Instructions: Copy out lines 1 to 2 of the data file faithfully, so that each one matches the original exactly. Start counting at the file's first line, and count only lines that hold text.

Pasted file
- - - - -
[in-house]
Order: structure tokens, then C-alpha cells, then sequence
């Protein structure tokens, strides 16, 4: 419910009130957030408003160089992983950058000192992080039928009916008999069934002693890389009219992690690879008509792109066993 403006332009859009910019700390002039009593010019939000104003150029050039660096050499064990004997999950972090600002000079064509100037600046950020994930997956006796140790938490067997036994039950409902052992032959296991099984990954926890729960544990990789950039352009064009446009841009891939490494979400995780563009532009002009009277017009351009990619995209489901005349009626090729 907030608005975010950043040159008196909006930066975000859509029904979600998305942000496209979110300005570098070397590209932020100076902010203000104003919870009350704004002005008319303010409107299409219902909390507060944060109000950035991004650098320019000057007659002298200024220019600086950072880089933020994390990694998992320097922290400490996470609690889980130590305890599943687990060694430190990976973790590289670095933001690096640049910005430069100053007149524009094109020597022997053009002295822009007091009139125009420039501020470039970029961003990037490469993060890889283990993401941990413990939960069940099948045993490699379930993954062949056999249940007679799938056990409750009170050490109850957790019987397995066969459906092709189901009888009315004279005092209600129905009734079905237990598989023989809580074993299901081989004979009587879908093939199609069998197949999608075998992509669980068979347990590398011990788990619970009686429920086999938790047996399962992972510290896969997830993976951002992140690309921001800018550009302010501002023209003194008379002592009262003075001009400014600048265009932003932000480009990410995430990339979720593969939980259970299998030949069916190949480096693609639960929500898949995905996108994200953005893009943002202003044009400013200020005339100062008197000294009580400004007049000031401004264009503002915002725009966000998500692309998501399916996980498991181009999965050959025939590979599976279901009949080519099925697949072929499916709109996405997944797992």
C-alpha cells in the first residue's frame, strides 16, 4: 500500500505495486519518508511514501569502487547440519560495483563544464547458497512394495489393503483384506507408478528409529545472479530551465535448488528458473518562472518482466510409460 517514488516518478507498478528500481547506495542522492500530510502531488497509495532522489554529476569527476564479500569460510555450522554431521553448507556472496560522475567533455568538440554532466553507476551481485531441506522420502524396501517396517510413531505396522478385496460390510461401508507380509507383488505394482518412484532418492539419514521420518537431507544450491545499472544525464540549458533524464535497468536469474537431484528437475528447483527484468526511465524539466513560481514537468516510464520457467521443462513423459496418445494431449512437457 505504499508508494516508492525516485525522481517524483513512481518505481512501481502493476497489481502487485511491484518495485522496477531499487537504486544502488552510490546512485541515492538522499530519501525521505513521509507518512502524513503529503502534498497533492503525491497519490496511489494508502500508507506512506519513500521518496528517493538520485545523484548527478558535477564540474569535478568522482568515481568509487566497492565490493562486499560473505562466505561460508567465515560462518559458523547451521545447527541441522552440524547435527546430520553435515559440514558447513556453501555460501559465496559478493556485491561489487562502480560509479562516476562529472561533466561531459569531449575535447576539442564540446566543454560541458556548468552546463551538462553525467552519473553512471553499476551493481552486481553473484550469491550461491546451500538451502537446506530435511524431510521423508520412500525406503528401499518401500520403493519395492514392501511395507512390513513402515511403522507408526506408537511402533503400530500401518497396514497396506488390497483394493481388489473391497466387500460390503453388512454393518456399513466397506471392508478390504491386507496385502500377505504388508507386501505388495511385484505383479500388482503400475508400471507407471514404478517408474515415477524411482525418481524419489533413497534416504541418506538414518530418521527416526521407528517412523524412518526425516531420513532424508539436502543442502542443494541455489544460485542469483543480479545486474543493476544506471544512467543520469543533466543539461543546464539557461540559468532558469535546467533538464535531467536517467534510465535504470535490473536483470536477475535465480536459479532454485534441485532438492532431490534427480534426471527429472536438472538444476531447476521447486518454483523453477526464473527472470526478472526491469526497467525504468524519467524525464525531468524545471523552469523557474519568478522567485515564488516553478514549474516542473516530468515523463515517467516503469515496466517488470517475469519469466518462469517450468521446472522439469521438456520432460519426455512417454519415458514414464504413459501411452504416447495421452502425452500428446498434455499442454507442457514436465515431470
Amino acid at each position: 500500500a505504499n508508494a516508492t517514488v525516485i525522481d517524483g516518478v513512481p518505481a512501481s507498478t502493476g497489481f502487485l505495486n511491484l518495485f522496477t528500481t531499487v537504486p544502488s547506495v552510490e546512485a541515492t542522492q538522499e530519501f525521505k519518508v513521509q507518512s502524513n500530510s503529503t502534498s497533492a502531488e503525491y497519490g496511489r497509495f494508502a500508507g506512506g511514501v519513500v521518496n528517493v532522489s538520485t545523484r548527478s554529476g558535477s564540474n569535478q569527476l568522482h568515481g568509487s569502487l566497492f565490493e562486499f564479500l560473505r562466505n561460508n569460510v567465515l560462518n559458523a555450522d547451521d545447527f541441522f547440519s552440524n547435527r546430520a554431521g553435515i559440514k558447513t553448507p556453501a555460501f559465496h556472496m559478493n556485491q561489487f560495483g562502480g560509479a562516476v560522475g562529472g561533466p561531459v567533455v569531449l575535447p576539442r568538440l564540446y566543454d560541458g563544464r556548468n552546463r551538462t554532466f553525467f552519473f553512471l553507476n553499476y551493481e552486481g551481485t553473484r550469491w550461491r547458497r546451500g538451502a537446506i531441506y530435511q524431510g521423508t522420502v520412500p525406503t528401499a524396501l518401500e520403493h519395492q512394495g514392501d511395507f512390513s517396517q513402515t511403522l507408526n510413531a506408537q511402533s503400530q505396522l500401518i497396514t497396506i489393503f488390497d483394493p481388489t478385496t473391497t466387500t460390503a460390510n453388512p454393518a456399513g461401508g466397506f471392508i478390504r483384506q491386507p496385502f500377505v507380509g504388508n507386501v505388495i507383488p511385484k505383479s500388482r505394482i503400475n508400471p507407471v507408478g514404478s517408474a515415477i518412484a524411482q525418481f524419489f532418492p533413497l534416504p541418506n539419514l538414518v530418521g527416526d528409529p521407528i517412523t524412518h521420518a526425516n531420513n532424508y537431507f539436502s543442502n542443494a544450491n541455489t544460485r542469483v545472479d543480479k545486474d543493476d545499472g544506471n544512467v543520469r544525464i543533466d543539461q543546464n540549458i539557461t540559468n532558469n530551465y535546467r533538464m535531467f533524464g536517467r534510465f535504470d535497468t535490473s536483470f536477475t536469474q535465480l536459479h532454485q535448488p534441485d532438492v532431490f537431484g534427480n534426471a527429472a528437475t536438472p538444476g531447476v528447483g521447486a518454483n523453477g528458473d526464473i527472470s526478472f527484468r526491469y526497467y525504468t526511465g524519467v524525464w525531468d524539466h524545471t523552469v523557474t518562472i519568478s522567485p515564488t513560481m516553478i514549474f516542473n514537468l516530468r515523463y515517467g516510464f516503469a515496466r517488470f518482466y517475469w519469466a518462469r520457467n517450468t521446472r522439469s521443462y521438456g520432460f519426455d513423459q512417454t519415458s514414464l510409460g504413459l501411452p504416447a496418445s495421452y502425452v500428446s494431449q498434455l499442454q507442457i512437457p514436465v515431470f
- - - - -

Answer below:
[in-house]
Order: structure tokens, then C-alpha cells, then sequence